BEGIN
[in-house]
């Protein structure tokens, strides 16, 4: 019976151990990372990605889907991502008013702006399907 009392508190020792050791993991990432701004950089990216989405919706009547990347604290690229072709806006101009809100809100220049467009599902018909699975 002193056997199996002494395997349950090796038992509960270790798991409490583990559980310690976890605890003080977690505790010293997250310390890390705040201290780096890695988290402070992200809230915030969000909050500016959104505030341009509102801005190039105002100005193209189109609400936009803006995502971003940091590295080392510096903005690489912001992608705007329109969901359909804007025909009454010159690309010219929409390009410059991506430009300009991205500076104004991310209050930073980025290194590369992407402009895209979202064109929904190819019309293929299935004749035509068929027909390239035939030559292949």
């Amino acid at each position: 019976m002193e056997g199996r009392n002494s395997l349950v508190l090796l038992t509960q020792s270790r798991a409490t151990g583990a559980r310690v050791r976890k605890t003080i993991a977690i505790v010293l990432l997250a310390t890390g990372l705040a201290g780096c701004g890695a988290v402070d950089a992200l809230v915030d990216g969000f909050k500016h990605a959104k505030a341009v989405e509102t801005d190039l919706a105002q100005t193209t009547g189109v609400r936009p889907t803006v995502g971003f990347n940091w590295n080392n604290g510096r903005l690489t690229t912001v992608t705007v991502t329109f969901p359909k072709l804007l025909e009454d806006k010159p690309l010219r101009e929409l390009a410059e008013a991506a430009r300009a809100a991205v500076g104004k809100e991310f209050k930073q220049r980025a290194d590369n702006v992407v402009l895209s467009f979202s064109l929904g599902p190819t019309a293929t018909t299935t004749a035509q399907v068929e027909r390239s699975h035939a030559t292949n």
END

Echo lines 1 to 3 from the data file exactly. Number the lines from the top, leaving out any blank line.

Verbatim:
[in-house]
């Protein structure tokens, strides 16, 4: 019976151990990372990605889907991502008013702006399907 009392508190020792050791993991990432701004950089990216989405919706009547990347604290690229072709806006101009809100809100220049467009599902018909699975 002193056997199996002494395997349950090796038992509960270790798991409490583990559980310690976890605890003080977690505790010293997250310390890390705040201290780096890695988290402070992200809230915030969000909050500016959104505030341009509102801005190039105002100005193209189109609400936009803006995502971003940091590295080392510096903005690489912001992608705007329109969901359909804007025909009454010159690309010219929409390009410059991506430009300009991205500076104004991310209050930073980025290194590369992407402009895209979202064109929904190819019309293929299935004749035509068929027909390239035939030559292949």
């Amino acid at each position: 019976m002193e056997g199996r009392n002494s395997l349950v508190l090796l038992t509960q020792s270790r798991a409490t151990g583990a559980r310690v050791r976890k605890t003080i993991a977690i505790v010293l990432l997250a310390t890390g990372l705040a201290g780096c701004g890695a988290v402070d950089a992200l809230v915030d990216g969000f909050k500016h990605a959104k505030a341009v989405e509102t801005d190039l919706a105002q100005t193209t009547g189109v609400r936009p889907t803006v995502g971003f990347n940091w590295n080392n604290g510096r903005l690489t690229t912001v992608t705007v991502t329109f969901p359909k072709l804007l025909e009454d806006k010159p690309l010219r101009e929409l390009a410059e008013a991506a430009r300009a809100a991205v500076g104004k809100e991310f209050k930073q220049r980025a290194d590369n702006v992407v402009l895209s467009f979202s064109l929904g599902p190819t019309a293929t018909t299935t004749a035509q399907v068929e027909r390239s699975h035939a030559t292949n």